It seems that the return of schools and universities to their natural role in educating students is not possible in a country like Sudan, torn apart by the civil war that has erupted between Army units and the Rapid Support Forces. This fight broke out about 9 months ago and is still raging, while African mediations and UN, American, Saudi and other attempts have not succeeded in finding sustainable solutions to it. Therefore, everything that happens is going against wishes. Considering that matters are becoming more complex with each passing day, and the battles are constantly expanding towards governorates that had previously been far from them, more and more school and university age children will remain outside their doors. UNICEF and Save the Children both say that about 19 million children in Sudan – meaning 1 out of every 3 children – are out of school. Of these 19 million, about 6.5 million children have lost access to school, due to violence and insecurity increasing in their areas, and some 10,400 schools in conflict-affected areas have closed their doors.
However, children who live in areas less affected by battles, about 5.5 million children, have lost their educational opportunities due to complications related to war, the ability to pay teachers’ salaries, the destruction of buildings, vandalised equipment, the buildings being occupied by militants or displaced individuals or any other issues that prevent the resumption of teaching and education to how it was before the battles broke out. All of this is related to the war, but it turns out that this issue existed before the outbreak of fighting, as there were at least 7 million children of school age who were deprived of it.
The two organisations had issued a joint statement in which they said, “Sudan is on the brink of becoming home to the worst education crisis in the world,” adding, “Children have been exposed to the horrors of war for nearly half a year. Now, forced away from their classrooms, teachers and friends, they are at risk of falling into a void that will threaten the future of an entire generation.” Even worse is the fact that these numbers of children are being lured to the ranks of the rivalling military forces, hence involving new generations in the violence. This means the war is fuelling itself with more human fuel, as its continuity depends on it. It is known that many civil wars are waged, in large part, by “child soldiers” who are recruited into the ranks of the fighting parties.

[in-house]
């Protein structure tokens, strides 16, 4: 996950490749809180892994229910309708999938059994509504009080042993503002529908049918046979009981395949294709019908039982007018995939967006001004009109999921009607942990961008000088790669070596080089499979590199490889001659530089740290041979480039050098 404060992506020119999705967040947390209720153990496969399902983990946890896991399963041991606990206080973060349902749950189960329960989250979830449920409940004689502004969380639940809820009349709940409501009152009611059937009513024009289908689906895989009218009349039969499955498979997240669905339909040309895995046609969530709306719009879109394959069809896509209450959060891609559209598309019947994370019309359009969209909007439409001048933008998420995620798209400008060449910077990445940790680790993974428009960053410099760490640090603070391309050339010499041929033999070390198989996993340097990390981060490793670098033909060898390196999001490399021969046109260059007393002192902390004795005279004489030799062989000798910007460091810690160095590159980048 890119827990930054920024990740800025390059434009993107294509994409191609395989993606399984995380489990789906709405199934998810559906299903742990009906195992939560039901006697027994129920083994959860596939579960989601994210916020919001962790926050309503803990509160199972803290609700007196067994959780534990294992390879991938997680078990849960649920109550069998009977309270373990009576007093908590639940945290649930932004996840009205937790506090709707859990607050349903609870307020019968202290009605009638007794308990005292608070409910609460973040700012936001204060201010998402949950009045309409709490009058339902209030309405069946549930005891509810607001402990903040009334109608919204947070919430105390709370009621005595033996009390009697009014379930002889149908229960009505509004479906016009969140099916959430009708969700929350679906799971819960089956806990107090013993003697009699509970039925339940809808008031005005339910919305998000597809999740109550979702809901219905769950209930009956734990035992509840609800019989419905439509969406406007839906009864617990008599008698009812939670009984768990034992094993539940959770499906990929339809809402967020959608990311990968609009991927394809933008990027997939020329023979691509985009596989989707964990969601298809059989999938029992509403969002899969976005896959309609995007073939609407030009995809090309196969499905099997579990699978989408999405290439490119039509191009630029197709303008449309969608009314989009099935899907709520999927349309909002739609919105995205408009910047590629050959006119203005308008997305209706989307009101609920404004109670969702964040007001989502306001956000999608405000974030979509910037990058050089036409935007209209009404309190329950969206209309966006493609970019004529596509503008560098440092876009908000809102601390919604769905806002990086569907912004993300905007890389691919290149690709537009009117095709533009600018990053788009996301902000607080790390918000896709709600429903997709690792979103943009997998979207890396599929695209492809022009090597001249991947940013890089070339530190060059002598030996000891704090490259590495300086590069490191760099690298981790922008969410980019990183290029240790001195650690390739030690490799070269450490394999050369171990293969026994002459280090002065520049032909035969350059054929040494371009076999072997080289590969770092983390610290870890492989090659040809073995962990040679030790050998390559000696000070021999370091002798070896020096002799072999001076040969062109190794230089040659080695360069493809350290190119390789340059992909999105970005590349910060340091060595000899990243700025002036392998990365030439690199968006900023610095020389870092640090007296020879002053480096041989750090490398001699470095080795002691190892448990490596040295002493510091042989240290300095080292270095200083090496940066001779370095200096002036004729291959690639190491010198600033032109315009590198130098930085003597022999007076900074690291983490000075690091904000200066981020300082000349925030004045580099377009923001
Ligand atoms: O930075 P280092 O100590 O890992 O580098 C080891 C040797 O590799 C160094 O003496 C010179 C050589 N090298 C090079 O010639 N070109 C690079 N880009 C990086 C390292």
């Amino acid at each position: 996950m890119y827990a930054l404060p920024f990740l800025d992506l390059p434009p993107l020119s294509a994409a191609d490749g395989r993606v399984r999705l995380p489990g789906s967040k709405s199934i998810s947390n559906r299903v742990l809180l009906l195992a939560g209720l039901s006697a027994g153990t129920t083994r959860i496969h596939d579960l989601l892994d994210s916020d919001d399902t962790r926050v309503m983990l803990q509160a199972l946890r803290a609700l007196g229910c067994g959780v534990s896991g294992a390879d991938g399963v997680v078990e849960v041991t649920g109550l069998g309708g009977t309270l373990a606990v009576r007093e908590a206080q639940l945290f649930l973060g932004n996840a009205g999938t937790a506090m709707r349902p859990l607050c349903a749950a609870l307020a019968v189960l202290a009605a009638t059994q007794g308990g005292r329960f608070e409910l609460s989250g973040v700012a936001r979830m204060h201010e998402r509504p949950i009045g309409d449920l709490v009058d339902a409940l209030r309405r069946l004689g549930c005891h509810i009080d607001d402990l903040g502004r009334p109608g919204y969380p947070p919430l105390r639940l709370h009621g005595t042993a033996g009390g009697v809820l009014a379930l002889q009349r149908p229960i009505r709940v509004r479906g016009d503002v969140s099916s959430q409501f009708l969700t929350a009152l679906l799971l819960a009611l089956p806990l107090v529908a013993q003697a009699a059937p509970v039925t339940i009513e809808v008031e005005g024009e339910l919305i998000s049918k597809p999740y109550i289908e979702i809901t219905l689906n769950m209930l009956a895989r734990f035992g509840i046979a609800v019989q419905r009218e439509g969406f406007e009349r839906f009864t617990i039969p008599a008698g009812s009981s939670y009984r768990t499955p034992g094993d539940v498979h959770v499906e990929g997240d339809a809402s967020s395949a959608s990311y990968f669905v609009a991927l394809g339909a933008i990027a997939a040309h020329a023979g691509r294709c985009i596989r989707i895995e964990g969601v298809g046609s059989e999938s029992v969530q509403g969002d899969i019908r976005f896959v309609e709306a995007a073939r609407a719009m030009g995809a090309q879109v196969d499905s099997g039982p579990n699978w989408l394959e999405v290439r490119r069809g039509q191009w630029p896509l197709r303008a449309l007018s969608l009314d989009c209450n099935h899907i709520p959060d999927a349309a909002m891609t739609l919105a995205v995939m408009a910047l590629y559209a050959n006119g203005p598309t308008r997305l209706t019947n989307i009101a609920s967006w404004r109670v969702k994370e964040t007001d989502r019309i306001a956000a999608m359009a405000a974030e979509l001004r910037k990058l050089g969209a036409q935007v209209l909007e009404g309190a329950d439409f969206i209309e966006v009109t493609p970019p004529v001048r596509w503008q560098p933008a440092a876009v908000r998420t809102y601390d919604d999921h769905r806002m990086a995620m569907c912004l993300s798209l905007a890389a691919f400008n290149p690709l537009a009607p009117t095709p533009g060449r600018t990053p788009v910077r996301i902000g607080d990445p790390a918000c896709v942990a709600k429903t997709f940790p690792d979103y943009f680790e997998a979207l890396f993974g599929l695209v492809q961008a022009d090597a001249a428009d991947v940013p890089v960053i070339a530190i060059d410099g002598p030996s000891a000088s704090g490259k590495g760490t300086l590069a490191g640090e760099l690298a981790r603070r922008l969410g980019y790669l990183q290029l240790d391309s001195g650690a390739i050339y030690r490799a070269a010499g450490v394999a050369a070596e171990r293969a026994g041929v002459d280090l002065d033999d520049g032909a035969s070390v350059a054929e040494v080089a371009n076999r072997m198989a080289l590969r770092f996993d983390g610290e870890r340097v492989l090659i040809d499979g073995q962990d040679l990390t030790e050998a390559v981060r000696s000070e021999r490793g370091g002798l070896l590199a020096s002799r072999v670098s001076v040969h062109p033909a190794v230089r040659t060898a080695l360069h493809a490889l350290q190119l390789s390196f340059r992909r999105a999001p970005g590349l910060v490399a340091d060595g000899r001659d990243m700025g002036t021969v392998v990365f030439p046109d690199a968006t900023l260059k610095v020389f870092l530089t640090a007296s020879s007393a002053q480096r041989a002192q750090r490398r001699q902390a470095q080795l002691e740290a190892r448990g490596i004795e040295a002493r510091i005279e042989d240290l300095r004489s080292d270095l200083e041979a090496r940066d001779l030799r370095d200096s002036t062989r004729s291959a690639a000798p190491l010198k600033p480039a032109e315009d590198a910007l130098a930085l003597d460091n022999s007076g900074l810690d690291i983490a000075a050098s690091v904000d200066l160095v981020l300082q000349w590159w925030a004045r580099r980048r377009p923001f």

The crisis initially emerged in the form of waves of displaced people from the capital, Khartoum, when the fighting was confined to its three cities, and led to a total of about 2.5 million children out of about 4 million displaced, as a result of the fighting that took place in the city’s neighbourhoods, and the loss of basic needs such as water, electricity, food, health facilities and, above all, security. However, those who did not flee with their families found themselves under the burden of a siege from which they could not escape and, therefore, could not access the right to education. Hence, deprivation of education affected both the displaced and residents alike, while what the country is experiencing under the weight of wars, whether internal or border, has nothing to do with the needs for education.
We know that, during any war, non-military expenditures are reduced in order to increase spending on the army. If there is an internal war, resources are controlled and the public treasury is deprived of them, leading to reduced educational spending. This includes teachers’ salaries in schools, and their primary concern becomes searching for a means to make a living in order to feed their families.
This article first appeared in Arabic in Al-Araby on 7 February, 2024.
The views expressed in this article belong to the author and do not necessarily reflect the editorial policy of Middle East Monitor.